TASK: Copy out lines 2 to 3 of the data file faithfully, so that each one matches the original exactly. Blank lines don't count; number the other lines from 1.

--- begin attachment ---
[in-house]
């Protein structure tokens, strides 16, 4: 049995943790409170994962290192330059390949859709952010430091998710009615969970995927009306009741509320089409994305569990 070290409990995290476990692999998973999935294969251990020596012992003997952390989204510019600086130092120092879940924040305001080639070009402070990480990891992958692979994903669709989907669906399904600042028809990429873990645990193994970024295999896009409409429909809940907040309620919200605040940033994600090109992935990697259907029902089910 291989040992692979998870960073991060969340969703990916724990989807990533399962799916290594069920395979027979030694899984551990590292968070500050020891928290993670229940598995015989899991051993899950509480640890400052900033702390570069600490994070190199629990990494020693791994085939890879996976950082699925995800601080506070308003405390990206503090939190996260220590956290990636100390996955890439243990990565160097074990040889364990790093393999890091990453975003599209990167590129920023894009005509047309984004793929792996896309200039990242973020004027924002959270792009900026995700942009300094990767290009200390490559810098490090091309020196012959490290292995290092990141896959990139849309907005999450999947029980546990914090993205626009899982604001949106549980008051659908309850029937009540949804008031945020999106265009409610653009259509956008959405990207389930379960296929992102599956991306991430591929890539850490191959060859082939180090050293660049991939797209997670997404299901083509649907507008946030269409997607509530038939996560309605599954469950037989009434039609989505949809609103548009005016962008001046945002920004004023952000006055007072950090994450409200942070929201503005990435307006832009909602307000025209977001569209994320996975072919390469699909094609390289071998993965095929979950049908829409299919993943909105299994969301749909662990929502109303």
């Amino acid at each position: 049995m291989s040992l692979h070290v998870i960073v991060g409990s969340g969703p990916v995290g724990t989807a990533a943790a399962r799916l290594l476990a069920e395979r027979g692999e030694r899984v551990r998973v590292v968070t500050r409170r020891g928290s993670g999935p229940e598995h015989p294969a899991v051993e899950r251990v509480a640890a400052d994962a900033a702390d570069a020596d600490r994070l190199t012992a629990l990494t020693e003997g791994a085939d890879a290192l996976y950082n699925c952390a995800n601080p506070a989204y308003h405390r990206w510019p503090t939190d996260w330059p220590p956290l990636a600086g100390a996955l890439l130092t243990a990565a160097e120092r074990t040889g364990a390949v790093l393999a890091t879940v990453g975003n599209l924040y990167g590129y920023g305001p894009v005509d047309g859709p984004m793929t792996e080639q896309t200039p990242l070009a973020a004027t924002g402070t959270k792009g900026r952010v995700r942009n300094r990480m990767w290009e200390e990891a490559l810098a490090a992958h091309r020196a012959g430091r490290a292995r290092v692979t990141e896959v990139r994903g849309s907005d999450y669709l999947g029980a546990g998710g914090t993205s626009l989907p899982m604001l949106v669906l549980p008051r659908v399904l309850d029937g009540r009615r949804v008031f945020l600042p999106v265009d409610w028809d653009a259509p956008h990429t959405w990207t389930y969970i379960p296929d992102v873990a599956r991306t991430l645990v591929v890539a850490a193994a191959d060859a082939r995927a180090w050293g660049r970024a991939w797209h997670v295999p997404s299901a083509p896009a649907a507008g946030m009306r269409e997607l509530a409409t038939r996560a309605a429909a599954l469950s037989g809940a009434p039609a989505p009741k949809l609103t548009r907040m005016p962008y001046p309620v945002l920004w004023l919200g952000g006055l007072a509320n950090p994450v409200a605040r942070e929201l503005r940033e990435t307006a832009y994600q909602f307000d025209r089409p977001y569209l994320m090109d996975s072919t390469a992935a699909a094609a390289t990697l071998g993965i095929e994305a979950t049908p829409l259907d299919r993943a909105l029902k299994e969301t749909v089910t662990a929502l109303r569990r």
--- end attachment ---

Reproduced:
């Protein structure tokens, strides 16, 4: 049995943790409170994962290192330059390949859709952010430091998710009615969970995927009306009741509320089409994305569990 070290409990995290476990692999998973999935294969251990020596012992003997952390989204510019600086130092120092879940924040305001080639070009402070990480990891992958692979994903669709989907669906399904600042028809990429873990645990193994970024295999896009409409429909809940907040309620919200605040940033994600090109992935990697259907029902089910 291989040992692979998870960073991060969340969703990916724990989807990533399962799916290594069920395979027979030694899984551990590292968070500050020891928290993670229940598995015989899991051993899950509480640890400052900033702390570069600490994070190199629990990494020693791994085939890879996976950082699925995800601080506070308003405390990206503090939190996260220590956290990636100390996955890439243990990565160097074990040889364990790093393999890091990453975003599209990167590129920023894009005509047309984004793929792996896309200039990242973020004027924002959270792009900026995700942009300094990767290009200390490559810098490090091309020196012959490290292995290092990141896959990139849309907005999450999947029980546990914090993205626009899982604001949106549980008051659908309850029937009540949804008031945020999106265009409610653009259509956008959405990207389930379960296929992102599956991306991430591929890539850490191959060859082939180090050293660049991939797209997670997404299901083509649907507008946030269409997607509530038939996560309605599954469950037989009434039609989505949809609103548009005016962008001046945002920004004023952000006055007072950090994450409200942070929201503005990435307006832009909602307000025209977001569209994320996975072919390469699909094609390289071998993965095929979950049908829409299919993943909105299994969301749909662990929502109303």
């Amino acid at each position: 049995m291989s040992l692979h070290v998870i960073v991060g409990s969340g969703p990916v995290g724990t989807a990533a943790a399962r799916l290594l476990a069920e395979r027979g692999e030694r899984v551990r998973v590292v968070t500050r409170r020891g928290s993670g999935p229940e598995h015989p294969a899991v051993e899950r251990v509480a640890a400052d994962a900033a702390d570069a020596d600490r994070l190199t012992a629990l990494t020693e003997g791994a085939d890879a290192l996976y950082n699925c952390a995800n601080p506070a989204y308003h405390r990206w510019p503090t939190d996260w330059p220590p956290l990636a600086g100390a996955l890439l130092t243990a990565a160097e120092r074990t040889g364990a390949v790093l393999a890091t879940v990453g975003n599209l924040y990167g590129y920023g305001p894009v005509d047309g859709p984004m793929t792996e080639q896309t200039p990242l070009a973020a004027t924002g402070t959270k792009g900026r952010v995700r942009n300094r990480m990767w290009e200390e990891a490559l810098a490090a992958h091309r020196a012959g430091r490290a292995r290092v692979t990141e896959v990139r994903g849309s907005d999450y669709l999947g029980a546990g998710g914090t993205s626009l989907p899982m604001l949106v669906l549980p008051r659908v399904l309850d029937g009540r009615r949804v008031f945020l600042p999106v265009d409610w028809d653009a259509p956008h990429t959405w990207t389930y969970i379960p296929d992102v873990a599956r991306t991430l645990v591929v890539a850490a193994a191959d060859a082939r995927a180090w050293g660049r970024a991939w797209h997670v295999p997404s299901a083509p896009a649907a507008g946030m009306r269409e997607l509530a409409t038939r996560a309605a429909a599954l469950s037989g809940a009434p039609a989505p009741k949809l609103t548009r907040m005016p962008y001046p309620v945002l920004w004023l919200g952000g006055l007072a509320n950090p994450v409200a605040r942070e929201l503005r940033e990435t307006a832009y994600q909602f307000d025209r089409p977001y569209l994320m090109d996975s072919t390469a992935a699909a094609a390289t990697l071998g993965i095929e994305a979950t049908p829409l259907d299919r993943a909105l029902k299994e969301t749909v089910t662990a929502l109303r569990r």